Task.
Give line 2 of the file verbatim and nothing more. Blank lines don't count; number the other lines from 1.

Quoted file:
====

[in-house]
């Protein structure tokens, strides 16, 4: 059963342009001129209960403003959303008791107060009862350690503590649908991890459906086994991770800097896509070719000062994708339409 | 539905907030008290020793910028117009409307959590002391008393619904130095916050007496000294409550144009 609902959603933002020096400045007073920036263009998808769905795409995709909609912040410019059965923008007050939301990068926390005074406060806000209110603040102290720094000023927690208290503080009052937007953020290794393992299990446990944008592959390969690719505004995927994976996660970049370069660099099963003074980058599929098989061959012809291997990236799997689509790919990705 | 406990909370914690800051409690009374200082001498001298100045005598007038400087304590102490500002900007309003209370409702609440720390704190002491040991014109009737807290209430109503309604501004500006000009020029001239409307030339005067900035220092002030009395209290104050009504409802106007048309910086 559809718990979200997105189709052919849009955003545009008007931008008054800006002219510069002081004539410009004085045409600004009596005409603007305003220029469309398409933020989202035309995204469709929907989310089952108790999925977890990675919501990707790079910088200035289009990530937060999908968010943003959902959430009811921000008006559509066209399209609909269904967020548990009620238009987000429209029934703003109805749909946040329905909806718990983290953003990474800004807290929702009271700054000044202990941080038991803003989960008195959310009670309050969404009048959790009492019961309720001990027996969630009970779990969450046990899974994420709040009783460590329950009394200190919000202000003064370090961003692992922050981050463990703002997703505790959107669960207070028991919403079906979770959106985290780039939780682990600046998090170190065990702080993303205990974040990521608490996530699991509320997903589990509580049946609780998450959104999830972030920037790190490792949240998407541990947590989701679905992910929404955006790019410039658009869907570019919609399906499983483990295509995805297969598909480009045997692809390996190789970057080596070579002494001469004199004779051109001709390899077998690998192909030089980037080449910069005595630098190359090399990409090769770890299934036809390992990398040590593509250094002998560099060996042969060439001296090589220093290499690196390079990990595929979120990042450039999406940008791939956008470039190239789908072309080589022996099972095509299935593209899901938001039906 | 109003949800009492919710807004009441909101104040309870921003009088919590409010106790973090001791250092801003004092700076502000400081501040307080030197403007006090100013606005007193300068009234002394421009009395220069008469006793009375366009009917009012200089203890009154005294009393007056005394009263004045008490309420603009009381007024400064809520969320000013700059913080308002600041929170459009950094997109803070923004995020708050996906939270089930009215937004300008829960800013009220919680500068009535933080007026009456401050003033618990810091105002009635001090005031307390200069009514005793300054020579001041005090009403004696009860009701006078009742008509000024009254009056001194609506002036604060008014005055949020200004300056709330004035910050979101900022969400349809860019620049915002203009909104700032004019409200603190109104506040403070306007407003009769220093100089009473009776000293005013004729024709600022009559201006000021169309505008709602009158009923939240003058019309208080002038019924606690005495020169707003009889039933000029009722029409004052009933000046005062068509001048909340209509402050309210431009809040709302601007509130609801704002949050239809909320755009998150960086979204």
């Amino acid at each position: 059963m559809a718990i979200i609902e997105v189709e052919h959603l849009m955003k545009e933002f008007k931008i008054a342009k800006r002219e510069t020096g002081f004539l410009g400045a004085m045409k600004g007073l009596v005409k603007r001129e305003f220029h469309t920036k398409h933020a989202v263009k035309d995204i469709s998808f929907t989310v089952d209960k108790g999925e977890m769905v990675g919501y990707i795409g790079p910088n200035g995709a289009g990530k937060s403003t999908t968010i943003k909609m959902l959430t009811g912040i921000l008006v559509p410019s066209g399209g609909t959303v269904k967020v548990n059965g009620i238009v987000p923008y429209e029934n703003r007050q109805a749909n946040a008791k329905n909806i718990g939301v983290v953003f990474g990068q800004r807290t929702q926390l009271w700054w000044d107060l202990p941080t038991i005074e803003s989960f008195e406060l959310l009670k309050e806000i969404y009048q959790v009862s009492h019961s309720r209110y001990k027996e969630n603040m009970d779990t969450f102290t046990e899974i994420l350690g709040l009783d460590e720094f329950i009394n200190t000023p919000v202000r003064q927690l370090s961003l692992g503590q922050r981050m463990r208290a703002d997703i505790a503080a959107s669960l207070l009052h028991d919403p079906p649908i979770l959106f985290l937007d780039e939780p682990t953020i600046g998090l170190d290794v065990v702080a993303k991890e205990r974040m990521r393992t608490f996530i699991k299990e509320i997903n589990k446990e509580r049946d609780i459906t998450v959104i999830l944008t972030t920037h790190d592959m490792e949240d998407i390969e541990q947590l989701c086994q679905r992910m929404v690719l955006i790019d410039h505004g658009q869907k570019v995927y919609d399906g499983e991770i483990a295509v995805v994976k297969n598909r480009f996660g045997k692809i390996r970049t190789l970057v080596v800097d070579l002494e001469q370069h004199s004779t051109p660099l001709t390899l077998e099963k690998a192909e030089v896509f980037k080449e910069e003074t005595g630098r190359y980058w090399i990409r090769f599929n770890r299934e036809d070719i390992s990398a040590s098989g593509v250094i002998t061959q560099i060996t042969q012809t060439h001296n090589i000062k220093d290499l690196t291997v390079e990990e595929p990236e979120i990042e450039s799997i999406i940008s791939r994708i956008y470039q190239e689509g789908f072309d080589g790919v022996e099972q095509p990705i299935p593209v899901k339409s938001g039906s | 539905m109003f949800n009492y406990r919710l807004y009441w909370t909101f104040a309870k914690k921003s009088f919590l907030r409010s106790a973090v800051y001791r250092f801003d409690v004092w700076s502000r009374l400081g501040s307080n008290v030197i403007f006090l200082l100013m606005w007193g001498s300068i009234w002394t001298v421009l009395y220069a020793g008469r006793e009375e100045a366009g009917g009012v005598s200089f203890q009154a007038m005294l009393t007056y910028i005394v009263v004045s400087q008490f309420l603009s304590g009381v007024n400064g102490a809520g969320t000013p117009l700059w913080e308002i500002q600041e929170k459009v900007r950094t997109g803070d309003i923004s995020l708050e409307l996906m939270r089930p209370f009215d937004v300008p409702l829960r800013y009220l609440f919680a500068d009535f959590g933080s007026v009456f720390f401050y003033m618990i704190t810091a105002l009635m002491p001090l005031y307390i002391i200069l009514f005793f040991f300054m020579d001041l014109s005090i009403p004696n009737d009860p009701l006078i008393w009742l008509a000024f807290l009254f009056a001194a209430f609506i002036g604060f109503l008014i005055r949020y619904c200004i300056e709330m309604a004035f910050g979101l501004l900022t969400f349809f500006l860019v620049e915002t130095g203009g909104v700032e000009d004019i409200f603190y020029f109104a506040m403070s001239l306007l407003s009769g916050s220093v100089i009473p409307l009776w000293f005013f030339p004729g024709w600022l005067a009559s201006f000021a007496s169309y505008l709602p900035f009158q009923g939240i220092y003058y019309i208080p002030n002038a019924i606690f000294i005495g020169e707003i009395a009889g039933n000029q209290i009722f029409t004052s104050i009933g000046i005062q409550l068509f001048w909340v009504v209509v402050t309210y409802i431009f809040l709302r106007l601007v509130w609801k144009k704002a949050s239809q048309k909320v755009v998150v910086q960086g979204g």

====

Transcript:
């Protein structure tokens, strides 16, 4: 059963342009001129209960403003959303008791107060009862350690503590649908991890459906086994991770800097896509070719000062994708339409 | 539905907030008290020793910028117009409307959590002391008393619904130095916050007496000294409550144009 609902959603933002020096400045007073920036263009998808769905795409995709909609912040410019059965923008007050939301990068926390005074406060806000209110603040102290720094000023927690208290503080009052937007953020290794393992299990446990944008592959390969690719505004995927994976996660970049370069660099099963003074980058599929098989061959012809291997990236799997689509790919990705 | 406990909370914690800051409690009374200082001498001298100045005598007038400087304590102490500002900007309003209370409702609440720390704190002491040991014109009737807290209430109503309604501004500006000009020029001239409307030339005067900035220092002030009395209290104050009504409802106007048309910086 559809718990979200997105189709052919849009955003545009008007931008008054800006002219510069002081004539410009004085045409600004009596005409603007305003220029469309398409933020989202035309995204469709929907989310089952108790999925977890990675919501990707790079910088200035289009990530937060999908968010943003959902959430009811921000008006559509066209399209609909269904967020548990009620238009987000429209029934703003109805749909946040329905909806718990983290953003990474800004807290929702009271700054000044202990941080038991803003989960008195959310009670309050969404009048959790009492019961309720001990027996969630009970779990969450046990899974994420709040009783460590329950009394200190919000202000003064370090961003692992922050981050463990703002997703505790959107669960207070028991919403079906979770959106985290780039939780682990600046998090170190065990702080993303205990974040990521608490996530699991509320997903589990509580049946609780998450959104999830972030920037790190490792949240998407541990947590989701679905992910929404955006790019410039658009869907570019919609399906499983483990295509995805297969598909480009045997692809390996190789970057080596070579002494001469004199004779051109001709390899077998690998192909030089980037080449910069005595630098190359090399990409090769770890299934036809390992990398040590593509250094002998560099060996042969060439001296090589220093290499690196390079990990595929979120990042450039999406940008791939956008470039190239789908072309080589022996099972095509299935593209899901938001039906 | 109003949800009492919710807004009441909101104040309870921003009088919590409010106790973090001791250092801003004092700076502000400081501040307080030197403007006090100013606005007193300068009234002394421009009395220069008469006793009375366009009917009012200089203890009154005294009393007056005394009263004045008490309420603009009381007024400064809520969320000013700059913080308002600041929170459009950094997109803070923004995020708050996906939270089930009215937004300008829960800013009220919680500068009535933080007026009456401050003033618990810091105002009635001090005031307390200069009514005793300054020579001041005090009403004696009860009701006078009742008509000024009254009056001194609506002036604060008014005055949020200004300056709330004035910050979101900022969400349809860019620049915002203009909104700032004019409200603190109104506040403070306007407003009769220093100089009473009776000293005013004729024709600022009559201006000021169309505008709602009158009923939240003058019309208080002038019924606690005495020169707003009889039933000029009722029409004052009933000046005062068509001048909340209509402050309210431009809040709302601007509130609801704002949050239809909320755009998150960086979204």